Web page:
Polar satellite gap will degrade weather forecasting
An anticipated gap in afternoon polar-orbiting weather satellite coverage in 2016 and 2017 could cause an appreciable impact on weather forecasting, according to testimony by National Oceanic and Atmospheric Administration officials.
A study by NOAA that examined the impact a lack of polar orbiting satellite data would have had on the snowmageddon February 2010 snow storm experienced by mid-Atlantic states shows that without the data, "the forecast would have significantly underestimated the amount of snow and the storm's track," said Mary Kizca. The NOAA assistant administrator of the National Environmental Satellite, Data And Information Service testified before the House Science, Space and Technology subcommittee on energy and environment.
The afternoon polar satellite gap could occur thanks to the 5-year lifespan of the NPOESS Preparatory Project orbiter ending before the first Joint Polar Satellite System orbiters is ready to launch and has been calibrated in 2017. The NPP orbiter achieved orbit in late 2011 and could last longer than 5 years, Kizca said, "but we can't plan on that."
The Defense Department, meanwhile, announced earlier this year that it has halted work on the Defense Weather Satellite. DWS was the military portion created by cancelation in February 2010 of the joint military-civilian National Polar-orbiting Operational Environmental Satellite System program (the civilian portion is now the JPSS). Funding for DWSS development was zeroed out in fiscal 2012 appropriations; instead, Congress appropriated $125 million for a "weather satellite follow-on" without providing much detail. Fiscal 2012 appropriations also provide $43 million for DWSS, presumably for contract termination costs to DWSS prime contractor Northrop Grumman.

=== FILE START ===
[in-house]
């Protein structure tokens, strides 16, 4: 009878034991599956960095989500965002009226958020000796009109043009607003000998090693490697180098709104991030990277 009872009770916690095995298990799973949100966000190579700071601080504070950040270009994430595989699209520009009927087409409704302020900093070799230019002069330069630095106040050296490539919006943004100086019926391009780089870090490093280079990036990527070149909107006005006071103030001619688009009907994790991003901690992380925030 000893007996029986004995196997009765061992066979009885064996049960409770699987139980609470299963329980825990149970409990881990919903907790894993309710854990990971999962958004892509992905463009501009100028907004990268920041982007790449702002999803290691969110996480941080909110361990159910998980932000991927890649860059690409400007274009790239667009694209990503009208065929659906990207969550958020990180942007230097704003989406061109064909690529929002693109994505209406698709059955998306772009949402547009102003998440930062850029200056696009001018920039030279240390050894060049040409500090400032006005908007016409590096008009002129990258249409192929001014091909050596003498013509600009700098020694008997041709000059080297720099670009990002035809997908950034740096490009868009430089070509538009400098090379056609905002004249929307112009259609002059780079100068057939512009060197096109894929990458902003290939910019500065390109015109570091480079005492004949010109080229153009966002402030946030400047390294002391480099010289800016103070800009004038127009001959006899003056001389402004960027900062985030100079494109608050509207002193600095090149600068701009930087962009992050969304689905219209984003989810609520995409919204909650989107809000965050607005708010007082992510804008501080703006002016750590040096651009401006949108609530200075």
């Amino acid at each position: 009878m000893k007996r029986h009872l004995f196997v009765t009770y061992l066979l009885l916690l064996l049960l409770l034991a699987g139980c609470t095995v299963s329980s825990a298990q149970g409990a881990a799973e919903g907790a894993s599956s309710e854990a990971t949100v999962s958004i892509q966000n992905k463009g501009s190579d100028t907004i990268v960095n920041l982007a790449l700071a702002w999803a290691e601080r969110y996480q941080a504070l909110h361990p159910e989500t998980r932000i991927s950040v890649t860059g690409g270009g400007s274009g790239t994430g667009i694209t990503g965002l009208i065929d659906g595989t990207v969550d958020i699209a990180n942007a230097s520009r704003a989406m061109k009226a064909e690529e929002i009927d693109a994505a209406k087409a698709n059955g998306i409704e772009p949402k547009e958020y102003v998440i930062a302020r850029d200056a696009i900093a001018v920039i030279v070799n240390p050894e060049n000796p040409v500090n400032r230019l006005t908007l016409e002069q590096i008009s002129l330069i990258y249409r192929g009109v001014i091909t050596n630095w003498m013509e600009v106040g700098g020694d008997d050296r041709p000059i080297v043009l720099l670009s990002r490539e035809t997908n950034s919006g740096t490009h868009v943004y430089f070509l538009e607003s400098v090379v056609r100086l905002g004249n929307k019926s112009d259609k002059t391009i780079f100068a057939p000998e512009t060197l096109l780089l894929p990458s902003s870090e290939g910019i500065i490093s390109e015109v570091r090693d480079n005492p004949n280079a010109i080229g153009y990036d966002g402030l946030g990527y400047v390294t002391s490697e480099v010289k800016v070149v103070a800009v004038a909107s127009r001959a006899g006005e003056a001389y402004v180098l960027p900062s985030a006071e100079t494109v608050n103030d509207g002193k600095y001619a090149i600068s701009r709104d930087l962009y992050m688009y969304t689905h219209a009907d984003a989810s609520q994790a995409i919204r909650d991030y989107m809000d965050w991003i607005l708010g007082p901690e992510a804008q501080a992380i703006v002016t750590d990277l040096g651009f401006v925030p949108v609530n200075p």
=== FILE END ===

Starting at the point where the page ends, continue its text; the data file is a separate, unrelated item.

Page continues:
In response to a media inquiry, an Air Force Space and Missile Systems Center Defense Weather Satellite System spokeswoman said the military is in the "early stages of the analysis process to define the requirements and plans for a new satellite system."
Cancelation of the DWSS won't create a coverage gap as far as morning satellite data is concerned, Air Force officials also said. The service still has two Defense Meteorological Satellite Program satellites and has modified them to extend their operational life beyond the original 5-year specification, officials said in a prepared statement.
- go to the hearing webpage (prepared testimony and webcast available)
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